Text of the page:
Kenya’s Mary Keitany wins fourth NYC Marathon in five years

Mary Keitany crosses the finish line in Central Park to win the women’s division of the 2018 New York City Marathon on Nov. 4 in Central Park.
(Elsa Garrison / Getty Images)

The onslaught of four American women finishing seventh or better and four U.S. men finishing in the top 10 in Sunday’s New York City Marathon was impressive and encouraging.

What truly captivated was the dominating, victorious rush from Kenya’s Mary Keitany over the second half of the race.

Keitany won the marathon for the fourth time, returning with a vengeance after last year’s runner-up showing behind American Shalene Flanagan to win in 2 hours, 22 minutes, 48 seconds – the second-fastest women’s time in race history.

“I missed the record [of Margaret Okayo] by 17 seconds, but it’s OK. Winning is good enough for me,” Keitany said. “Last year was not my day. That’s part of it. Today, everything was OK and I ran my race.


“I didn’t want to rush at the beginning and suffer at the end. I wanted to be comfortable, run a nice race, try to win. I knew my kids had been praying for me in the morning and were at the finish line.”

She headed into her family’s arms after closing with a startling time of 1:06.58 over the final 13.1 miles. Keitany’s winning margin was 3 minutes, 13.52 seconds better than countrywoman Vivian Cheruiyot.

“There’s not much I can do about that. I don’t have the physical capability to have an answer for that,” Flanagan said of Keitany. “She’ll go down as one of the great marathoners ever. The way she can execute and crush the competition over the last half makes her an athlete to be celebrated.”

Flanagan paced the impressive American showing by finishing third, ahead of upstate New York’s Molly Huddle (fourth), this year’s Boston Marathon champion Desiree Linden (sixth) and Allie Kieffer (seventh).


“It’s become a glamorous event for us, a challenge we all want to take on,” Huddle, 34, said of marathoning for U.S. women. “We’ll be sending a [2020 Olympic] team [to Tokyo] in which we can all do something, and that’s exciting.”

Linden added, “It’s a great group of runners continually pushing the bar for the others. You can win a race [like Boston], and not be the best American the next time … that’s amazing. It’s creating depth, and the hope is that it inspires the next generation.”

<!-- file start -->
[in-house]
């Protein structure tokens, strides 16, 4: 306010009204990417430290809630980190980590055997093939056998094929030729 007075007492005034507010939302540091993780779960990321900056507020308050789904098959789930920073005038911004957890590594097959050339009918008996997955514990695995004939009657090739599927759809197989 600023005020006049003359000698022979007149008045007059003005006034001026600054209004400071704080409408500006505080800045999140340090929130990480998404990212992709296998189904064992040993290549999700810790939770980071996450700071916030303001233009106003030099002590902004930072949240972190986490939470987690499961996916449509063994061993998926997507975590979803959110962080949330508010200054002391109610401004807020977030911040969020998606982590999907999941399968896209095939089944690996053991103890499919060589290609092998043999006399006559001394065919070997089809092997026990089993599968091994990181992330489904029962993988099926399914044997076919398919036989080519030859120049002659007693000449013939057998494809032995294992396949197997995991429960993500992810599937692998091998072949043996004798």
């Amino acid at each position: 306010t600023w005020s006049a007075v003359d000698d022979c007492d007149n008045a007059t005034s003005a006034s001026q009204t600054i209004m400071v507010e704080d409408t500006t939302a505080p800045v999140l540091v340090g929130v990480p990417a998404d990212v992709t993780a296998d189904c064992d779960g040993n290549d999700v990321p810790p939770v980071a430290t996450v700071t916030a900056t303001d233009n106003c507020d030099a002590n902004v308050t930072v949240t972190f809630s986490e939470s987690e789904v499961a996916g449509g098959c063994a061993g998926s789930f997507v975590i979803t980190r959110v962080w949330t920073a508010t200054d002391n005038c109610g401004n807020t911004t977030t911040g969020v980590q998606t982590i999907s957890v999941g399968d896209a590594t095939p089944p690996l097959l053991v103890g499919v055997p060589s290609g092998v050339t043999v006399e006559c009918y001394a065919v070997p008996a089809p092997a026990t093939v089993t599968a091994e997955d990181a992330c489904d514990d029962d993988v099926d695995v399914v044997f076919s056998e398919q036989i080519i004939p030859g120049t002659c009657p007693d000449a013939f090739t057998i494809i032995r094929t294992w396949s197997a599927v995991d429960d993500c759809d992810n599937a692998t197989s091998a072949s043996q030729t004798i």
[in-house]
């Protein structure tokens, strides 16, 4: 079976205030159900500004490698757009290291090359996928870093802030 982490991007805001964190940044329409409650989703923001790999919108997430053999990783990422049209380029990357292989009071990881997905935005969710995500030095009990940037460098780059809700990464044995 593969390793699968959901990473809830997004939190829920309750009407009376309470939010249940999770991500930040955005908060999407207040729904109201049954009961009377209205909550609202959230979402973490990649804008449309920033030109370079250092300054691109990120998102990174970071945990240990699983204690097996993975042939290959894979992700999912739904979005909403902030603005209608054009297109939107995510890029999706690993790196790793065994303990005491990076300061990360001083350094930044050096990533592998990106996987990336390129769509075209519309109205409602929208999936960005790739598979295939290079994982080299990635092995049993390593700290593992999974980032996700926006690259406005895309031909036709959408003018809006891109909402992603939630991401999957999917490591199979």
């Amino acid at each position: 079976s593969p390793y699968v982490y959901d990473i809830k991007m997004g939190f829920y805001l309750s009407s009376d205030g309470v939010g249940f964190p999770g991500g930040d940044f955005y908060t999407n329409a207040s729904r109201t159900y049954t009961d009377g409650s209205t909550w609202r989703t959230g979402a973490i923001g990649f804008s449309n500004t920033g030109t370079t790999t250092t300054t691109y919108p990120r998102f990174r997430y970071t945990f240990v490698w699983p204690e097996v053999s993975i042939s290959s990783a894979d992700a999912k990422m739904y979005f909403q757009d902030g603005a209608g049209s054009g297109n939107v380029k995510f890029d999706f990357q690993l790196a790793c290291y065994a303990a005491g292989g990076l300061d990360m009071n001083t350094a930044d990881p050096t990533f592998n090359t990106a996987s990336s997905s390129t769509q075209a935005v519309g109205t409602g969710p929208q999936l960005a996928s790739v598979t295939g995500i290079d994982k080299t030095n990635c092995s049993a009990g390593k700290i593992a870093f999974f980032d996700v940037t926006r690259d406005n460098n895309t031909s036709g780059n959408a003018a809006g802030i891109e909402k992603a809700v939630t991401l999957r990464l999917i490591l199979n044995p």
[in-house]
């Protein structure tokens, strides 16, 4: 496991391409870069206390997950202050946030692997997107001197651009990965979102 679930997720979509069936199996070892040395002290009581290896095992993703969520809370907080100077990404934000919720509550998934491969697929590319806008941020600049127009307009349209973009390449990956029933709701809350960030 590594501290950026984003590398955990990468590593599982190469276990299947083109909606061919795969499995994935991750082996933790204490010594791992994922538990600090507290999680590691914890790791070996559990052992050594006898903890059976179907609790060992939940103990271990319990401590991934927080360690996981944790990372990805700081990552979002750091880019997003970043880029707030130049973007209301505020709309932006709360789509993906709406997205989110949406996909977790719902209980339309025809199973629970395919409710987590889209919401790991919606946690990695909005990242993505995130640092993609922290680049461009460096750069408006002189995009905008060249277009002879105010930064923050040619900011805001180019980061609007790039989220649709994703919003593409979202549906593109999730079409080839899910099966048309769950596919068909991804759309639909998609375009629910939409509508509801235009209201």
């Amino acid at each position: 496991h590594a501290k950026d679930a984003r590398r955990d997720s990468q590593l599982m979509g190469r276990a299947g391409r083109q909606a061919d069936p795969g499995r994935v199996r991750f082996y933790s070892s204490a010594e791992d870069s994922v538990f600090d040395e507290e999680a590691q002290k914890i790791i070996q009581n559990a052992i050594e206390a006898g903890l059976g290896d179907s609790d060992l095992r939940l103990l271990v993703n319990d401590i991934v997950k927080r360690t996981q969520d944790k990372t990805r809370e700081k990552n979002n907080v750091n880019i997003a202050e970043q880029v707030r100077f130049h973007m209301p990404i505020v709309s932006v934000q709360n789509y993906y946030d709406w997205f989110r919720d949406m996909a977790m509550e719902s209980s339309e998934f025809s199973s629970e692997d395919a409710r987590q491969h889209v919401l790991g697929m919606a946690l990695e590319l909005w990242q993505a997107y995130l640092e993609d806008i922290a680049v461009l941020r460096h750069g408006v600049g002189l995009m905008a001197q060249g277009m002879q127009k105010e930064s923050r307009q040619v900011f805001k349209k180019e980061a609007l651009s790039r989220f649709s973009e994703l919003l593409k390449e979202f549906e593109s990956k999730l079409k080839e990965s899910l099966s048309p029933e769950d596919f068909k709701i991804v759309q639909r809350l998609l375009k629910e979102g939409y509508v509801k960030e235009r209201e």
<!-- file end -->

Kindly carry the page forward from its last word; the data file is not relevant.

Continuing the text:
Ethiopia’s Lelisa Desisa won the men’s race in 2:05.59, the two-time Boston Marathon winner overcoming being shadowed at the heels through Central Park by countryman Shura Kitata, who finished two seconds behind.

“I was thirsty to be a champion. I had the training, everything controlled,” Desisa said. “I saw Kitata [trailing closely]. I thought maybe he would come. I know he’s a strong guy, as you saw in [Kitata leading at the midway point]. Today is my day.”

Last year’s men’s champion Geoffrey Kamworor of Kenya finished third, at 2:06.26 – the fourth fastest time in race history.

Then came the Americans, with Utah’s Jared Ward (sixth at 2:12.24) followed by Arizona’s Scott Fauble (seventh), Folsom’s Shadrack Biwott (ninth) and Stanford product Chris Derrick (10th).

“It’s fun to be back and running with a strong American field. This team for the next Olympic cycle is exciting,” said Ward after recovering from a September hamstring injury. “We kept trying to find a rhythm and running with the Americans -- Chris, Shadrack, and Scott – it was one mile at a time.”

Keitany, who won the marathon three consecutive times from 2014 to 2016, began her blaze in the 14th mile and followed later with three straight sub-five-minute miles by the start of the 20th mile, stretching her lead over Ethiopia’s Rahma Tusa from 26 to 53 seconds.


Flanagan, 37, repeated the grit she showed in becoming the first American in 40 years to win the New York marathon last year by running down Tusa under the colorful fall foliage after the 24-mile mark.

“The thought as I was feeling sorry for myself was finding motivation. When I got dropped from Mary, I thought, ‘You never know what’s going to happen in front of you.’ I put my head down, kept fighting,” Flanagan said.

Flanagan hinted her third podium finish in New York may be her final race here.

“I do feel my heart is leading toward serving others with the knowledge I’ve gained,” she said.

She mouthed “I love you” to the racing community at the finish line.

Dina Barmasse-Gray, 53, of Agoura Hills completed her first New York City Marathon after running the Los Angeles Marathon every year since 2000, pointing to the pre-race cold of the morning wait before the start and the volume of runners as the most dramatic difference between the events.

Barmasse-Gray said striding across the Verrazzano-Narrows Bridge that connects Staten Island to Brooklyn provided an awe-inspiring view of the city.

“Great race, and a great way to see the entire city,” she said. “Even though I was cold and it was crowded, it took my breath away.”


New York Mayor Bill de Blasio said the running of more than 50,000 entrants from 125 nations through the five boroughs from Staten Island to Central Park “exemplifies everything that is great about this town.”

“This is a place for everyone. There’s a common cause, from handing out water and cheering on these folks chasing their dreams. That’s a celebration of the human spirit and everything we love about sports.”

In the wheelchair divisions, American Daniel Romanchuk, 20, of Maryland won in 1:36.21 to become the first American and youngest winner of the event, edging defending champion Marcel Hug by one second.

Switzerland’s Manuela Schar, 33, won the women’s wheelchair race in 1:50.27.

Twitter: @latimespugmire


11:45 a.m.: This article was updated with quotes from Barmasse-Gray.

11:25 a.m.: This article was updated with staff reporting throughout.

The article was originally published at 9:40 a.m.

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